Jenkins is certainly right that anti-Catholicism is a persistent strain in American history. (The historian Arthur Schlesinger Sr., once called it "the deepest bias in the history of the American people.") In the 19th century and into the 20th, American elites and, more broadly, white Americans of northern European descent disdained Catholics as feeble-minded servants of the pope. Many such attitudes had a "racial" component, since Catholics tended to come from southern Europe or Ireland. Some American Protestants came to believe the Catholic Church was actually the "mother of harlots" described in the New Testament's Book of Revelations-a view that still holds sway on the right-wing evangelical fringe.
In Jenkins's view, the traditional anti-Catholicism of small-town Protestants had its day in America roughly until the election of John F. Kennedy in 1960. With the sexual revolution, the main source of anti-Vatican vitriol shifted to liberals, who can't abide the church's rejection of modern sexual mores. A leading gay journalist calls the pope a "homicidal maniac." Public figures can no longer get away with slurs against gays and African-Americans, yet anti-Catholic gibes are commonplace. As the historian Peter Viereck once observed, "Catholic-baiting is the anti-Semitism of the liberals." The double standard "angers me, it distresses me," Jenkins says.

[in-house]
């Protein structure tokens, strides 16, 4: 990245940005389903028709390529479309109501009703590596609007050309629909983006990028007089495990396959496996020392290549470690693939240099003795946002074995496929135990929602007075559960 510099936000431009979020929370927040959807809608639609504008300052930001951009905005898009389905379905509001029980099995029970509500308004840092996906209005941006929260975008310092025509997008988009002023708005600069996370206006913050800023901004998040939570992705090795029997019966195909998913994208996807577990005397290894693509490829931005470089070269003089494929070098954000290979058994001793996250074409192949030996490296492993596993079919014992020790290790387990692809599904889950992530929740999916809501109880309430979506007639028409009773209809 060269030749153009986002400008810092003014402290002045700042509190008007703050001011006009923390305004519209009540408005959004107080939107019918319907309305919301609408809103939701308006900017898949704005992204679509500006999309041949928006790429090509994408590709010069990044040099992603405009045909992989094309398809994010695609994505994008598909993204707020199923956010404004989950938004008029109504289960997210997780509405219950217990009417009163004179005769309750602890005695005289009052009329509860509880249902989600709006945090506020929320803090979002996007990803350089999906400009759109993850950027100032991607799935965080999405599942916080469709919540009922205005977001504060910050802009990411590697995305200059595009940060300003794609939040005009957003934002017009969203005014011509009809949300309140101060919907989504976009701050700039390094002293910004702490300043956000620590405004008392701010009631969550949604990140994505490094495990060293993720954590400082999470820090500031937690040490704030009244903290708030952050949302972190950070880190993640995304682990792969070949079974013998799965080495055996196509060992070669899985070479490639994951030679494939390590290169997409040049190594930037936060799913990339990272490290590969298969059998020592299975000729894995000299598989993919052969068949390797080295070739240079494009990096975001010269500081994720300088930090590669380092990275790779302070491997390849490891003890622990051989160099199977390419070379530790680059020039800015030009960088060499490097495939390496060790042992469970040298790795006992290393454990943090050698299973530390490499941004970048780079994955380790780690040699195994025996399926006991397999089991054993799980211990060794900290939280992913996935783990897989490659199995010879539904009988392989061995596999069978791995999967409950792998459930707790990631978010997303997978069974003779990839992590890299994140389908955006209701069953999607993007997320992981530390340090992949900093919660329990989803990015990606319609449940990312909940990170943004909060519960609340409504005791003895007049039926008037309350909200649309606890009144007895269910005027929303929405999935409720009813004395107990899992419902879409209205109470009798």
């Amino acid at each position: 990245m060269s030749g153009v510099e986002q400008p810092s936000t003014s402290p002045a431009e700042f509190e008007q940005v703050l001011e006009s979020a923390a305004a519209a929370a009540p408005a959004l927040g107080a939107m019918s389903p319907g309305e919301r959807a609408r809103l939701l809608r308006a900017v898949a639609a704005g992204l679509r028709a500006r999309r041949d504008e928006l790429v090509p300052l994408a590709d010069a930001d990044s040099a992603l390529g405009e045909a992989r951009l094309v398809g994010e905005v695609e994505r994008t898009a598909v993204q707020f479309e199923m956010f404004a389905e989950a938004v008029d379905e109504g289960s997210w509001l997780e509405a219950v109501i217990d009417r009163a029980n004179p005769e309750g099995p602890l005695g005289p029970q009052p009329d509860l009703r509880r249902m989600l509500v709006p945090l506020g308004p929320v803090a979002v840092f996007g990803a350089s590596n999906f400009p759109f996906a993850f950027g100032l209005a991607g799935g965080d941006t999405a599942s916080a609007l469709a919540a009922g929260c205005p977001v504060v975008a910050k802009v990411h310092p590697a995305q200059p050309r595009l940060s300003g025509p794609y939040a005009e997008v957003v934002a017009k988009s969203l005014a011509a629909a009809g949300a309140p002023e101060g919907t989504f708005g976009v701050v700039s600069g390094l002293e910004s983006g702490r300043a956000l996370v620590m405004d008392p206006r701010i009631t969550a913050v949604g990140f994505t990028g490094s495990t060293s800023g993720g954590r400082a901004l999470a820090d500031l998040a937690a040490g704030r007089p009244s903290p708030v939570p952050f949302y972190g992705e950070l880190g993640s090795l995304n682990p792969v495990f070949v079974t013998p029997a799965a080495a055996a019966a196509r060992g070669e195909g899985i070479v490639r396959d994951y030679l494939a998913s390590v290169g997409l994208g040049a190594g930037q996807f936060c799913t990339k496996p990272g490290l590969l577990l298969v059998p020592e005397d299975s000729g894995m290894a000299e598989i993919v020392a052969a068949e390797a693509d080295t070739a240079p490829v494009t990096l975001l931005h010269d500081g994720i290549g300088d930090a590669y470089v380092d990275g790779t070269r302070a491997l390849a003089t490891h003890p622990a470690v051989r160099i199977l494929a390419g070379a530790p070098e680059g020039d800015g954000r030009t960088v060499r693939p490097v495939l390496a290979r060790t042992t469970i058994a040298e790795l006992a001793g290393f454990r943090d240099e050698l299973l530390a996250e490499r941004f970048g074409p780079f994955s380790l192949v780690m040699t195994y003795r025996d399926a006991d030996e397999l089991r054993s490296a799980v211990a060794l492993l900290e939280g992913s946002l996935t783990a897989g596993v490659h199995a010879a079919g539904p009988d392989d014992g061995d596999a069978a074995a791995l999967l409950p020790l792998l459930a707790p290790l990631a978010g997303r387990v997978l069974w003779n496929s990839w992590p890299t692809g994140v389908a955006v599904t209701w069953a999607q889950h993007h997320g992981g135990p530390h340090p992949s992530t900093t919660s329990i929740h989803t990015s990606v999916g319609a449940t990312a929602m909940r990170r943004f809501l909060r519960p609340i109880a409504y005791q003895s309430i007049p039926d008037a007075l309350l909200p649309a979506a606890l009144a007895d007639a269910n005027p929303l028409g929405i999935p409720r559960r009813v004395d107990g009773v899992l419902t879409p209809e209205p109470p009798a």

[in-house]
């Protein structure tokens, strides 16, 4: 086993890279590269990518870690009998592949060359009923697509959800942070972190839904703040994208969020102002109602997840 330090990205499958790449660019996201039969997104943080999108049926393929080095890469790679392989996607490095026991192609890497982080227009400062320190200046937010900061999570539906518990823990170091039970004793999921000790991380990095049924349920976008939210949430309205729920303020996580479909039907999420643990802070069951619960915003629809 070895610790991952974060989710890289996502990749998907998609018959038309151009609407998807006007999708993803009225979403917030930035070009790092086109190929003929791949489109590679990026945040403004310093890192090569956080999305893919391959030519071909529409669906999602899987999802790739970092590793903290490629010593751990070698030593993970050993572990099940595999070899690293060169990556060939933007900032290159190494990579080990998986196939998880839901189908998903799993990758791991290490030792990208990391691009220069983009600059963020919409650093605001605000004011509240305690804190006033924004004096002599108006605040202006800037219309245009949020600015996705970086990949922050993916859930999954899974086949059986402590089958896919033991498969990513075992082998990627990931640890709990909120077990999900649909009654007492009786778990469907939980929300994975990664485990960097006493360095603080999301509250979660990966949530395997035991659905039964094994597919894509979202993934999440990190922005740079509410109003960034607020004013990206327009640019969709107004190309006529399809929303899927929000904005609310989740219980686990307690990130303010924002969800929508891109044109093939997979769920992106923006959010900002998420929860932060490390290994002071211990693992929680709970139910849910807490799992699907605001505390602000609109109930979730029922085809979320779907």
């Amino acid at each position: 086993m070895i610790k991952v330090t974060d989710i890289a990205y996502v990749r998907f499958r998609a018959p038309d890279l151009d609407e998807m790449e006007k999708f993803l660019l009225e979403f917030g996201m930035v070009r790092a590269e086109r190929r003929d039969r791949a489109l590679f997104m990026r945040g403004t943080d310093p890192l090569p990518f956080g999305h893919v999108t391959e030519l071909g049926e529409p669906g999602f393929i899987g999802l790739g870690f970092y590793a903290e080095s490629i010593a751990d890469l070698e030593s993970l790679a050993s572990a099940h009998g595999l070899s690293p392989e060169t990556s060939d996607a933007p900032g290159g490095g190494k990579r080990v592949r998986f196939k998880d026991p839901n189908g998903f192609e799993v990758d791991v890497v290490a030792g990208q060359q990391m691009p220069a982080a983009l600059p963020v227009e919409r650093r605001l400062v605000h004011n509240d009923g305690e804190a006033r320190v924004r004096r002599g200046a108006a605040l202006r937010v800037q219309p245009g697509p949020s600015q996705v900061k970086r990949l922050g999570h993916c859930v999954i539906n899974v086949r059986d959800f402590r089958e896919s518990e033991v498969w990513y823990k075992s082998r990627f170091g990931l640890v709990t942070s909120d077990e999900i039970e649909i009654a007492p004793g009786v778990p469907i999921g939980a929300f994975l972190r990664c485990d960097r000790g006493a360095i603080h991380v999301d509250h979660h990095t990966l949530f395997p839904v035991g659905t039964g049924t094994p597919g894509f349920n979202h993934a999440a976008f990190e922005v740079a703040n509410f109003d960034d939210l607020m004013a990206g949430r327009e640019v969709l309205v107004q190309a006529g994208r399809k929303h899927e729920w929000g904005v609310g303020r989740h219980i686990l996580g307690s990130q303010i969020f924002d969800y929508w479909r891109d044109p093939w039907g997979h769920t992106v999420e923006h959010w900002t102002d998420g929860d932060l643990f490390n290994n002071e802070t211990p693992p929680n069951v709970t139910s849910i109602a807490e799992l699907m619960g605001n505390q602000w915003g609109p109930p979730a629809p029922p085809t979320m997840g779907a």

The Princeton historian Sean Wilentz argues that the convent burnings and widespread anti-Catholic lodges of the 19th century bear little comparison with the occasional church picketings and publicity stunts of activists today. "They are of different orders of magnitude," he says. But Jenkins believes that attacks on the church have reached a fever pitch during the recent abuse scandal-and it's at this point that he breaks out his One Big Sociological Idea.